This is because according to the FDA it will become illegal to use medically important antibiotics for growth promotion in animal production.

Furthermore, animal producers will need to obtain authorization from a licensed veterinarian in order to use medically important antibiotics for the prevention, control or treatment of a specifically identified disease.

Enacting the VFD law will quite possibly require animal agriculture to explore alternative practices to help prevent and control disease as the use of medically important antibiotics will become heavily regulated. The goal of this article is to review some of the alternative technologies and practices that might be incorporated to help prevent disease in beef cattle and improve growth performance.


Cattle that are stressed, such as newly arrived feedlot cattle, typically have depressed feed intakes, so therefore it is imperative that diets be formulated to account for this. Properly formulated diets for newly arrived, stressed feedlot cattle should contain higher concentrations of required nutrients to meet nutrient requirements in spite of lower feed intakes.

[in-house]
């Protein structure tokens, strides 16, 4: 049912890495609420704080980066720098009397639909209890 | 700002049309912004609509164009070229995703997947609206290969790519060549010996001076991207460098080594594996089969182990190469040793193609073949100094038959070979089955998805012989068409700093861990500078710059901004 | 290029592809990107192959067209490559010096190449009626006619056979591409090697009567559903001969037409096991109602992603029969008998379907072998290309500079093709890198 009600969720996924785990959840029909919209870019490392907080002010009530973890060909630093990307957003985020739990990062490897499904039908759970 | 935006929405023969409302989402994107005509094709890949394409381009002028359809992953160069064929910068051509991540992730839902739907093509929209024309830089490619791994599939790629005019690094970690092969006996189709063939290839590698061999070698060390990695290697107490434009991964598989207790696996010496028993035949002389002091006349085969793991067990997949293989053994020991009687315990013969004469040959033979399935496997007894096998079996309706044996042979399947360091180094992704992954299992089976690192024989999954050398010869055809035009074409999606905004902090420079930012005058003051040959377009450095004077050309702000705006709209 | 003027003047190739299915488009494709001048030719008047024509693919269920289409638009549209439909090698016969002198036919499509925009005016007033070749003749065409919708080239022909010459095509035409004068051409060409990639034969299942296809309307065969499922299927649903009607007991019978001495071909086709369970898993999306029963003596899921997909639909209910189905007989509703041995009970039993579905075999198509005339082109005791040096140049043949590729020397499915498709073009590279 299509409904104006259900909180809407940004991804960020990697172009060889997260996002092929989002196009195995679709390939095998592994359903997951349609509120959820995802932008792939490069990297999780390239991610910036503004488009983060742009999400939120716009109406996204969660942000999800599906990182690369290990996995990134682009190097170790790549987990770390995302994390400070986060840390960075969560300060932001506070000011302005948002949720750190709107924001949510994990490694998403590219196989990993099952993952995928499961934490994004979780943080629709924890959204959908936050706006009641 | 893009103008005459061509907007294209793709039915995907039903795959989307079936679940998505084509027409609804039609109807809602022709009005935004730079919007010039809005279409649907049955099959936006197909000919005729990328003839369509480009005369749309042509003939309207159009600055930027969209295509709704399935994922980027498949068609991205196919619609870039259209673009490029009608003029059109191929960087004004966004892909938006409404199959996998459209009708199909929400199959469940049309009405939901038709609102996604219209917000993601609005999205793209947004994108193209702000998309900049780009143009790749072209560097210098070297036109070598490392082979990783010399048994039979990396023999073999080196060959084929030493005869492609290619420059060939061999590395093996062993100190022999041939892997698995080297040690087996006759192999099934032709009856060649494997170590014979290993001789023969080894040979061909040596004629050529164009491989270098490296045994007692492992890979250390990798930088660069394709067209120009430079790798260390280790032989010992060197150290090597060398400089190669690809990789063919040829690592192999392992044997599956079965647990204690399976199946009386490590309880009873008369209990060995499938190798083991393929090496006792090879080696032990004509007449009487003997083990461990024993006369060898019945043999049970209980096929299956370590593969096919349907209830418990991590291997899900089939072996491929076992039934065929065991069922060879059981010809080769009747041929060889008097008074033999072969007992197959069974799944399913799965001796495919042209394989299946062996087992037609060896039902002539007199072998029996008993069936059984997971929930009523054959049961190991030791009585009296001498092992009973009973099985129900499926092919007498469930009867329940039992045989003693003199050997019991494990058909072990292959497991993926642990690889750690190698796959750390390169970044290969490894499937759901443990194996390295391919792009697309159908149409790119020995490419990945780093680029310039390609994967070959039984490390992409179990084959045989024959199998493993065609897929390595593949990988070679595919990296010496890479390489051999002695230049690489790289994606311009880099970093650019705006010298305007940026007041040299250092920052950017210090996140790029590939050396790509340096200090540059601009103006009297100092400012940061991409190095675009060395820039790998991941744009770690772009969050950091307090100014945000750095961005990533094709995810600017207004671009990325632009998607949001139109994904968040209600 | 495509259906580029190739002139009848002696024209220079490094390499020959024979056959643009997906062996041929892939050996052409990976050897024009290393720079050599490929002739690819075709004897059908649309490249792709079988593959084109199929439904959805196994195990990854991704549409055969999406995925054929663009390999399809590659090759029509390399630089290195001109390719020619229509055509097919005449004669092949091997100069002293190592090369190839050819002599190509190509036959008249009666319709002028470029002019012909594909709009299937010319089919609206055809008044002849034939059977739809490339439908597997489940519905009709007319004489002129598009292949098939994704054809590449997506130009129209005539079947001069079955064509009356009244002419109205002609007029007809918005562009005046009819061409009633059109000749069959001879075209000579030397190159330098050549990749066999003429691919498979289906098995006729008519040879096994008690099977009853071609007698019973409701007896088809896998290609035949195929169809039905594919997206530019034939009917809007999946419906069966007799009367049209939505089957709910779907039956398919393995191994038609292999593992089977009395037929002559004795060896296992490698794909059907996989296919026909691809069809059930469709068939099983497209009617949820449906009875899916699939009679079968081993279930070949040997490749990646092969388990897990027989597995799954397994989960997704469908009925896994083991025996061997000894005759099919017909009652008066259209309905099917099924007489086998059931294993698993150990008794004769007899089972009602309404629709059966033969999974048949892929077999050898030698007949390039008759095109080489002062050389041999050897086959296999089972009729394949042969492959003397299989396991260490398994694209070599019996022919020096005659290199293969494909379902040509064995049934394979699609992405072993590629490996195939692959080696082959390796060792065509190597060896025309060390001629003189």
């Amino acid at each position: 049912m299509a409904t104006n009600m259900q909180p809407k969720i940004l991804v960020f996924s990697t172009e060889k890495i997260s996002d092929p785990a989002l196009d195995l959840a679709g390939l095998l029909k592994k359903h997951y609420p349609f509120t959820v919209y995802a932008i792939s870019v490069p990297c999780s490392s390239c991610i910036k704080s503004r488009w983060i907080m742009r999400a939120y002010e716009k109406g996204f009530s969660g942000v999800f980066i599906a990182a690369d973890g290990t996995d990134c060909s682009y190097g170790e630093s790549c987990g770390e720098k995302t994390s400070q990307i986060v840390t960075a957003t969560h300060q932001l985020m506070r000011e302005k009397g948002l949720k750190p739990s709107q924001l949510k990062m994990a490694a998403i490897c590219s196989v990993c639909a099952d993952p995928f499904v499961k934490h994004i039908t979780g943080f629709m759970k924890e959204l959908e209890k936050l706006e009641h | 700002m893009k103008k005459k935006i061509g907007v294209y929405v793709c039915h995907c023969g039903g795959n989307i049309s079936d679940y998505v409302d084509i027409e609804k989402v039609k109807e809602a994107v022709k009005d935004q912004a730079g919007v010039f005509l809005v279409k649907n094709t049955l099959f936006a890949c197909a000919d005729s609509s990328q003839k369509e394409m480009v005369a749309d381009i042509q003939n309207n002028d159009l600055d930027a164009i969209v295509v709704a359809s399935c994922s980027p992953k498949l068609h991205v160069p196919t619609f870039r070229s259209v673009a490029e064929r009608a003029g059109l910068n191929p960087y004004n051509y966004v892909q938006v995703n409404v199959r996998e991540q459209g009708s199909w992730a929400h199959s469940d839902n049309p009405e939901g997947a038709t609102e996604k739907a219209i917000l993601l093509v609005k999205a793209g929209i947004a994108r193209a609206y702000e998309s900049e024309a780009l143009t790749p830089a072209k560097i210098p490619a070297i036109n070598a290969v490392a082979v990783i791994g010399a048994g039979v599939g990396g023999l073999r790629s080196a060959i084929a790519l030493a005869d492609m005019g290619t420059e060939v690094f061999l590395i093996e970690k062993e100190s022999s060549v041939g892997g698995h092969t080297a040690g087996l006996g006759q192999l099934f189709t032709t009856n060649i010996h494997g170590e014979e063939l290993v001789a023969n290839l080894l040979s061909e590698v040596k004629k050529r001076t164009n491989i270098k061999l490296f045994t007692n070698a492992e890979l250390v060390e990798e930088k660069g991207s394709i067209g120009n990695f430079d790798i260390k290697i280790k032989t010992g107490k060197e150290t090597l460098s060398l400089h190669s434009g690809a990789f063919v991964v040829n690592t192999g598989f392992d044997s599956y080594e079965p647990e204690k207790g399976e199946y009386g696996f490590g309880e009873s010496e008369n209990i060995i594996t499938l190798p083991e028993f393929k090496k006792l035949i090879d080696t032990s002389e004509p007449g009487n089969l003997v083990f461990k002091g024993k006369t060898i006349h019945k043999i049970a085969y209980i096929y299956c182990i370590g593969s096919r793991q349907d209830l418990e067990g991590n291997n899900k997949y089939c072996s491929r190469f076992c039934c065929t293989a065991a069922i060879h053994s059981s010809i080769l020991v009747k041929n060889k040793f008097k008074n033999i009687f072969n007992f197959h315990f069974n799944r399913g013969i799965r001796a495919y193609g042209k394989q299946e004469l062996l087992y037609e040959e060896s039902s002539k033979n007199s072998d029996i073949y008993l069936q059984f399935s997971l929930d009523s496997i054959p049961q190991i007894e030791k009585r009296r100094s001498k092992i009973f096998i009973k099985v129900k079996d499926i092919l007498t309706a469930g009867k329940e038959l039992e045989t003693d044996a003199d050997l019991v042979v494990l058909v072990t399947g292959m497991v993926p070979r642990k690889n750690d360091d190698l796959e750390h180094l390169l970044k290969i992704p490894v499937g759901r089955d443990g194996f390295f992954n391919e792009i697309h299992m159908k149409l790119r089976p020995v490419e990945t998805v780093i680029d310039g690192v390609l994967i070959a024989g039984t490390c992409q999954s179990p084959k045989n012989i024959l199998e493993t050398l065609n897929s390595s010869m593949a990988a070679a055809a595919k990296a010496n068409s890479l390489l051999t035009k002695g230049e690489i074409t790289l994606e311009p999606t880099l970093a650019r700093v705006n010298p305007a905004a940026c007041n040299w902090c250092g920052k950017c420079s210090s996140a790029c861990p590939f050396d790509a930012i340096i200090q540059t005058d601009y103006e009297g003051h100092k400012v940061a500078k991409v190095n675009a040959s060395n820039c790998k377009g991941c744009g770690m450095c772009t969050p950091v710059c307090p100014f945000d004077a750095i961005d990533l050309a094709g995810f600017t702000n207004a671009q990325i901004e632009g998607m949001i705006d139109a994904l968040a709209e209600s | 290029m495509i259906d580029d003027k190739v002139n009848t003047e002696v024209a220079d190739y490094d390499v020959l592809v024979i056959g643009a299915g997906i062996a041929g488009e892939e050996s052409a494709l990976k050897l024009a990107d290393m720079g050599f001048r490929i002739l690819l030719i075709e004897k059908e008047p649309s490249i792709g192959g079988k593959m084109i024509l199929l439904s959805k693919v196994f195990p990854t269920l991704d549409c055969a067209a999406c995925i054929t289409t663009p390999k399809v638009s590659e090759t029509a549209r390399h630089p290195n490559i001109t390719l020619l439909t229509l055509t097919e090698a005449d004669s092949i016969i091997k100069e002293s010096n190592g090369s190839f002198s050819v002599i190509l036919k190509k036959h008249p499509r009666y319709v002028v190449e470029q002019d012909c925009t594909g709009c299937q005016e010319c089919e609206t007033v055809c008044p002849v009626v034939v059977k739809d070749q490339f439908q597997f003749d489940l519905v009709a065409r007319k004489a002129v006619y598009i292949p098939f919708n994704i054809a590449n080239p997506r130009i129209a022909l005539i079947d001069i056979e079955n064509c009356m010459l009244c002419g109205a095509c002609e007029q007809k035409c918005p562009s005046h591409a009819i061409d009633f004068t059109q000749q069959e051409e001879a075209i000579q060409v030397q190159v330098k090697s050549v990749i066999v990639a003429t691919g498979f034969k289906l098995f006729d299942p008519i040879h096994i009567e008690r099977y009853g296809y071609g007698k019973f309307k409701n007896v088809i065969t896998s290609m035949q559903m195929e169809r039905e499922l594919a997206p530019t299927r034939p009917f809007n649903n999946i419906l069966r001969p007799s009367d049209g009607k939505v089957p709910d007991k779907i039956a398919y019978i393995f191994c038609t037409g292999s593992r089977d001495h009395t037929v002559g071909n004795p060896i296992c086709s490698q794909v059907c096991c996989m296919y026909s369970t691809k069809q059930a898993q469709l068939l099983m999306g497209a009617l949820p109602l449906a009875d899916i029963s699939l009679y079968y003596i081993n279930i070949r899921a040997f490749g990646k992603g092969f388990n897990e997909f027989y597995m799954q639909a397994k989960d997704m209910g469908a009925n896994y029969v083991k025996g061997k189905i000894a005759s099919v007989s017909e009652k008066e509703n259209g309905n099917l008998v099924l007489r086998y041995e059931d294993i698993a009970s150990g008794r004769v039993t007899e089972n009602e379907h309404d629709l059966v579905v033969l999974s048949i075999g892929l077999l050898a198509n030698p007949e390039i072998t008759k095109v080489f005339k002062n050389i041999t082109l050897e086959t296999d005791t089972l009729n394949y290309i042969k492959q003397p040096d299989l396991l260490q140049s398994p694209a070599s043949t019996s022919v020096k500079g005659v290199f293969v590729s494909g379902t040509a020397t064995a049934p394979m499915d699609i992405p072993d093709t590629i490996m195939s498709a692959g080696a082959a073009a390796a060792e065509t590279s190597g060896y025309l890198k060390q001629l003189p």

Increasing dietary energy by increasing the concentrate portion in receiving diets has been shown to improve cattle growth performance. However, it should be mentioned that increases in dietary energy may result in increased morbidity during the receiving period as well.


Feed intake management

Feed intake management consists of managing the amount of feed delivered to cattle in such a manner that cattle growth performance is improved. A feed intake management program, such as programmed feeding, utilizes net energy equations and delivers a prescribed amount of feed in order to achieve a targeted rate of gain.

The goal of programmed feeding is to maximize feed intake over the entire feeding period, which differs from the goal of maximizing feed intake on a daily basis as when cattle are “full-fed.” Programmed feeding also prevents the overfeeding of cattle by providing for more consistent feed deliveries compared to cattle offered feed on a full-fed basis.